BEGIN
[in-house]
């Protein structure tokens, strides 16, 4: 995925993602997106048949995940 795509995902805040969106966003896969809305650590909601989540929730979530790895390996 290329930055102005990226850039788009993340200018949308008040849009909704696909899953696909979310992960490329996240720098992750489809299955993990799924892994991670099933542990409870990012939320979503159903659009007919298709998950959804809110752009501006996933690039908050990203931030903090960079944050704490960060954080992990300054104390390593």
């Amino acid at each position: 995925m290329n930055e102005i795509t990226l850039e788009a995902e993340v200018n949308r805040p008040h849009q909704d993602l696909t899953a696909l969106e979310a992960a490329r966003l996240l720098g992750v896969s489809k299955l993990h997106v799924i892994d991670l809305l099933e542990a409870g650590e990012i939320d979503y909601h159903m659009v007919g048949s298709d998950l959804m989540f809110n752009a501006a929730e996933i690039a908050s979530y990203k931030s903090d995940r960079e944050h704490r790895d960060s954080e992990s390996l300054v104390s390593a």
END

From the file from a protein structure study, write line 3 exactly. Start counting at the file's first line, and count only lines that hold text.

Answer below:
């Amino acid at each position: 995925m290329n930055e102005i795509t990226l850039e788009a995902e993340v200018n949308r805040p008040h849009q909704d993602l696909t899953a696909l969106e979310a992960a490329r966003l996240l720098g992750v896969s489809k299955l993990h997106v799924i892994d991670l809305l099933e542990a409870g650590e990012i939320d979503y909601h159903m659009v007919g048949s298709d998950l959804m989540f809110n752009a501006a929730e996933i690039a908050s979530y990203k931030s903090d995940r960079e944050h704490r790895d960060s954080e992990s390996l300054v104390s390593a």